SCIENTIFIC NAME: Cycleptus elongates
CHARACTERISTICS: The blue sucker has an elongate, cylindrical body, a short head, and a small mouth covered with many small papillae. The dorsal fin contains 29 to 37 soft rays, and its free edge is sickle-shaped. The caudal fin is large and deeply forked. The ventral fins are bowed downward, with lower edges that are often calloused from rubbing on submerged structures. Individuals are pale to dark blue, with brown mottling on the back shading to light gray on the venter. On spawning adults, body colors intensify, and the body, head, and even fins become covered with hundreds of small, white breeding tubercles. According to Richard L. Mayden and Brooks M. Burr, blue suckers in the Mobile basin may represent a new species. See Lesueur (1817b) for original description.
ADULT SIZE: 24 to 35 in (610 to 890 mm)
DISTRIBUTION: The range of this species has expanded substantially since 1993 because of the collective efforts of the Alabama Wildlife and Freshwater Fisheries Division, the Geological Survey of Alabama, the U.S. Fish and Wildlife Service, and Alabama Power Company. The nine blue suckers we collected in 1993 at Alabama River mile 6.2 represent a new downstream range limit in the Mobile basin, except for a waif reported from Dauphin Island by Swingle (1971). The status of populations in the Tennessee River drainage is unclear, since individuals are recorded from only two locations, one in 1939 and the other in 1993.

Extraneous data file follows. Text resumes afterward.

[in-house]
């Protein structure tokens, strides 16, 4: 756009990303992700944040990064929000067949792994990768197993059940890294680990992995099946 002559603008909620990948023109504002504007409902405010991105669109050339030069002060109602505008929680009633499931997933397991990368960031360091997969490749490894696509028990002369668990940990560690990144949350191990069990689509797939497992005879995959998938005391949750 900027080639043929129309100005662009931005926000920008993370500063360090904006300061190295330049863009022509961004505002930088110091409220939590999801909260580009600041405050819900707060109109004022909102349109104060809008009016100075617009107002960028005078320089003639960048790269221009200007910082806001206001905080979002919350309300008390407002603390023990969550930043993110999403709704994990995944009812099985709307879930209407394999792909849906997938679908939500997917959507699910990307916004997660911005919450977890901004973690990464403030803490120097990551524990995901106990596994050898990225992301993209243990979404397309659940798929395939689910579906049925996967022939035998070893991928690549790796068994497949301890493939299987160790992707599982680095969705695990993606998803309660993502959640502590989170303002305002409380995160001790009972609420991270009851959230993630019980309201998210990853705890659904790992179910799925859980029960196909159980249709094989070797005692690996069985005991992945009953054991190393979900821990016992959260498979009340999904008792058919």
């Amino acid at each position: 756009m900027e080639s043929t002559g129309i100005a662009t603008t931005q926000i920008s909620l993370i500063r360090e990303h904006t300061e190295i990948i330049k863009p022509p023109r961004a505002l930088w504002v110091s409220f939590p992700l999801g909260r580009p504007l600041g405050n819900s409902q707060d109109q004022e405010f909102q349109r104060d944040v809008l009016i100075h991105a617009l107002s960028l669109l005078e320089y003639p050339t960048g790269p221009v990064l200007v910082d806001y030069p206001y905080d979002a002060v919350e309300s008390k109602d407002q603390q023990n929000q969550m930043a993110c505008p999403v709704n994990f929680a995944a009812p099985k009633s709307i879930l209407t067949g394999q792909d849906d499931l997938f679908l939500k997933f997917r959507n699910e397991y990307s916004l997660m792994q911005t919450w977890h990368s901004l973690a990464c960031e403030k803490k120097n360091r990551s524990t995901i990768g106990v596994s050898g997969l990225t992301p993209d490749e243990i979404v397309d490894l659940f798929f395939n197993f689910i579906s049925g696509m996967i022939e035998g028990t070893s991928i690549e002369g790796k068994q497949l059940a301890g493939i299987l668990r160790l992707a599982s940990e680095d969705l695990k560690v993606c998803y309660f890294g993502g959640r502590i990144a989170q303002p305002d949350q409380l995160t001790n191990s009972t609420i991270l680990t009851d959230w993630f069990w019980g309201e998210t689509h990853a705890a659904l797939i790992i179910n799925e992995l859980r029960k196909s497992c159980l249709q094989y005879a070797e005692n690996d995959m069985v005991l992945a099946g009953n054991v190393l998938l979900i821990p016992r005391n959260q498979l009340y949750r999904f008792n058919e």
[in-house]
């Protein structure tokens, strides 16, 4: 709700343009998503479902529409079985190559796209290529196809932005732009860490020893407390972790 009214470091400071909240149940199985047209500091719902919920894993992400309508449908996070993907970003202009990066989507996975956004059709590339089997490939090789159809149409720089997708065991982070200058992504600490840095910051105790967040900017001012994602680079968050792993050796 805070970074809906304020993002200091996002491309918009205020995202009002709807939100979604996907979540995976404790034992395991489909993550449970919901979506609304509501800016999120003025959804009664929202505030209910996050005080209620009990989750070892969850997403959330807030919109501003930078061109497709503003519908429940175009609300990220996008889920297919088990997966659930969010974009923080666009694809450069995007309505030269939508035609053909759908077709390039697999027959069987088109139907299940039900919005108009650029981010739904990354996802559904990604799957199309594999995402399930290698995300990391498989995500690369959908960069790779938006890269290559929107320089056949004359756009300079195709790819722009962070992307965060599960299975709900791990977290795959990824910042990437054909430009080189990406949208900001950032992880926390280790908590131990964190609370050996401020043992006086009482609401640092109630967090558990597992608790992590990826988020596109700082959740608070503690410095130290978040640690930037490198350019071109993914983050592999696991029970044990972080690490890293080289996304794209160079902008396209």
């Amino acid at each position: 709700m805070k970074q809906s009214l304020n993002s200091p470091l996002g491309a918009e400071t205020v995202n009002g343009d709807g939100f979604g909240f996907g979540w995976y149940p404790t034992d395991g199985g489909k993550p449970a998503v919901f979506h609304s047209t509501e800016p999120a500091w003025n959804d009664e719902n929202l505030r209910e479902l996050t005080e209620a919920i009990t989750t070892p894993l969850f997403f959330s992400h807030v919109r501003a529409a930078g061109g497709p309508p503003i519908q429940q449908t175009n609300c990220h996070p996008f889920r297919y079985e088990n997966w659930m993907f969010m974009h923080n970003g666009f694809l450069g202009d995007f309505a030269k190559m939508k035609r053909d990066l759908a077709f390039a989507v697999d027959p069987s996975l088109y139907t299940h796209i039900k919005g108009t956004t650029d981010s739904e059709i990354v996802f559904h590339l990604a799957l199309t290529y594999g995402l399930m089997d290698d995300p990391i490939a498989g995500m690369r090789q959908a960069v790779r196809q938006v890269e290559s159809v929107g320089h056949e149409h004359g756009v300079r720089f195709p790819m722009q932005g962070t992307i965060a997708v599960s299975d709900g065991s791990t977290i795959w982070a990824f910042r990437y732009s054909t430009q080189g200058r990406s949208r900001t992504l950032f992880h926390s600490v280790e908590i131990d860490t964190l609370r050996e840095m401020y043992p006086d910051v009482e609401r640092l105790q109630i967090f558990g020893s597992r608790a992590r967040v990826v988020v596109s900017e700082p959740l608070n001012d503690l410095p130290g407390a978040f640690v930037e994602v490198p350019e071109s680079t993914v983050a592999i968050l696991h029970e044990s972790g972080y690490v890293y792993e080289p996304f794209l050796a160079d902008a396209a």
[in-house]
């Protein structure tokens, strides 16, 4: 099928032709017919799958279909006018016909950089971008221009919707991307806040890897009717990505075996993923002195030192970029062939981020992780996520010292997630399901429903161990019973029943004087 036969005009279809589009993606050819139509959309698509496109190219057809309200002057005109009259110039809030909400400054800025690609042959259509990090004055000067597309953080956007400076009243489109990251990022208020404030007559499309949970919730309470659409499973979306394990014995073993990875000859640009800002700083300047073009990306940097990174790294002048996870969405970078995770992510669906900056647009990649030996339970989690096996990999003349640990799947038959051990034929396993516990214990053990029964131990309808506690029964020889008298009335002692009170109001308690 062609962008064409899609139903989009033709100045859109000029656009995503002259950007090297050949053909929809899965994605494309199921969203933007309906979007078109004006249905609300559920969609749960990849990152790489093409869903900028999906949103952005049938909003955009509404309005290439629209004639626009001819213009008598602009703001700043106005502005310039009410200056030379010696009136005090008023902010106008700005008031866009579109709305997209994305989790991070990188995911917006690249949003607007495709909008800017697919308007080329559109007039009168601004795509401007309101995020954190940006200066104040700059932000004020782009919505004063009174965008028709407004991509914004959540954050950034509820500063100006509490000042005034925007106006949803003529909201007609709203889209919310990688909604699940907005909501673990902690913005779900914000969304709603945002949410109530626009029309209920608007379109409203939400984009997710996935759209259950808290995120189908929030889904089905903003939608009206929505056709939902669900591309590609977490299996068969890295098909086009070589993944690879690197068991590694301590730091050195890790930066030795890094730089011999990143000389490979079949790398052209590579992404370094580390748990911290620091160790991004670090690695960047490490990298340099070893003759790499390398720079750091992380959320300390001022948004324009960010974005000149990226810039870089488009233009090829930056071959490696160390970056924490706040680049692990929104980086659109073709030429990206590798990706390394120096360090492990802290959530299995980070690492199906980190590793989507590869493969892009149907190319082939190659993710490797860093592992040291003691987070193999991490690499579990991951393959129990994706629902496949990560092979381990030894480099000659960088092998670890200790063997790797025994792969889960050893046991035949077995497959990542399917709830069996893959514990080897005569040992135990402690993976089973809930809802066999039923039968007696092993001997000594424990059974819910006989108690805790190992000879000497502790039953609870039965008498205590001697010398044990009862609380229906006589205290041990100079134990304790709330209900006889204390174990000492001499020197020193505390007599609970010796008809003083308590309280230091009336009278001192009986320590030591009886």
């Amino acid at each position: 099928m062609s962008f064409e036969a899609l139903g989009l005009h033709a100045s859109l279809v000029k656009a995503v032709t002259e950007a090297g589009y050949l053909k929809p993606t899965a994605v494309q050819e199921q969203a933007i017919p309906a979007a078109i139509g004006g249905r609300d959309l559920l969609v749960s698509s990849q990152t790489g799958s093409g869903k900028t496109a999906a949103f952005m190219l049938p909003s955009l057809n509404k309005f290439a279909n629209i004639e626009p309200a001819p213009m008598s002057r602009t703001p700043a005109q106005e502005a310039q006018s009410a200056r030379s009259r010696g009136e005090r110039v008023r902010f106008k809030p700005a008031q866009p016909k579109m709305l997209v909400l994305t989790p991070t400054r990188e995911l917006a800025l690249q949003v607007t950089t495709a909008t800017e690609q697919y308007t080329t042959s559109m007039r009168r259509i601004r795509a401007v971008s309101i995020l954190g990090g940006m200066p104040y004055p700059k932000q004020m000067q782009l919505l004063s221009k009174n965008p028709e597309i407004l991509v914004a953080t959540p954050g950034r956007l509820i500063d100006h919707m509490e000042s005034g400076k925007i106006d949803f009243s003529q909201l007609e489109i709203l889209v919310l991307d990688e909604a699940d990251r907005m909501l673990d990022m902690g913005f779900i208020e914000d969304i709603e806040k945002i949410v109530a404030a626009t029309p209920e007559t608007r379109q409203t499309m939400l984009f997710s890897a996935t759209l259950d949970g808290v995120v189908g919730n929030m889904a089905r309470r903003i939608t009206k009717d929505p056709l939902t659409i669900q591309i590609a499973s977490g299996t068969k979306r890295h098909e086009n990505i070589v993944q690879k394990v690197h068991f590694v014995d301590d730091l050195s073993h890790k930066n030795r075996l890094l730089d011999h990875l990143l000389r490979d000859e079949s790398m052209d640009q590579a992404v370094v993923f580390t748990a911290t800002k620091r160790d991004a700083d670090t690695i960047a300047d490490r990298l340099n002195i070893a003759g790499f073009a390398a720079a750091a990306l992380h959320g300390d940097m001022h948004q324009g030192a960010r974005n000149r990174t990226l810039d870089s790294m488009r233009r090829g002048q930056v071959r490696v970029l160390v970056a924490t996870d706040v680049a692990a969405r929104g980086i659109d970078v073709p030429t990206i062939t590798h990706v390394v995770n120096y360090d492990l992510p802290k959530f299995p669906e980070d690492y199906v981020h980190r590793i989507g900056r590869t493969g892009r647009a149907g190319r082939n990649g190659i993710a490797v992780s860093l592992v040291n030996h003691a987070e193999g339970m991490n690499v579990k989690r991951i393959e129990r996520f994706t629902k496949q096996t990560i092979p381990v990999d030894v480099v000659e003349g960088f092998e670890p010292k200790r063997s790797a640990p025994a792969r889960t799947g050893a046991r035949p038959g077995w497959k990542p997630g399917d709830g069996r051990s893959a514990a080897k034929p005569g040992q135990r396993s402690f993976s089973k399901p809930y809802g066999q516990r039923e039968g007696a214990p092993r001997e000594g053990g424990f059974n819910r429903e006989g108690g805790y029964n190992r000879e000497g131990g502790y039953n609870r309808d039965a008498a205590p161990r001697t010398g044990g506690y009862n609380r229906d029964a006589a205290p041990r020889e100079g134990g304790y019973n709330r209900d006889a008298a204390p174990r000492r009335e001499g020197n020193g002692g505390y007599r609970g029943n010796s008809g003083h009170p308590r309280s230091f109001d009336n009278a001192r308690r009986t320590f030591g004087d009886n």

HABITAT AND BIOLOGY: An excellent example of a habitat specialist, the blue sucker is limited in Alabama to large flowing rivers and tailwaters below dams. Data obtained from more than 125 blue suckers captured and released below Millers Ferry Lock and Dam on the Alabama River in 1995 indicated that the species spawns in early April. Females slightly outnumbered males in March and April and abandoned the area by May. Sonar tagging and tracking studies completed in 1996 indicated that, following spawning, individuals move over 100 miles downstream, well below Claiborne Lock and Dam. Yeager and Semmens (1987) artificially spawned ripe blue suckers collected from the Alabama River and subsequently described the species’ early development from protolarva to juvenile. Knowledge of the early life history of this species in Alabama is incomplete. Rupprecht and Jahn (1980) report that blue suckers live 10 years in the Mississippi River and attain a maximum length of 32 inches.
ORIGINAL DESCRIPTION: The blue sucker was described by Lesueur in 1817.
Cycleptus means small, round mouth.
Elongates means elongate.
The copyrighted information above is from Fishes of Alabama and the Mobile Basin.
ADDITIONAL COMMON NAMES: In the southeast, anglers also call blue sucker: Missouri sucker, black horse, sweet sucker, and gourdseed sucker, according to Cloutman and Olmstead in Fisheries (Vol. 8, No. 2).
Note: In Alabama, it is illegal to stock or move any fish, mussel, snail or crayfish to any public water without a permit.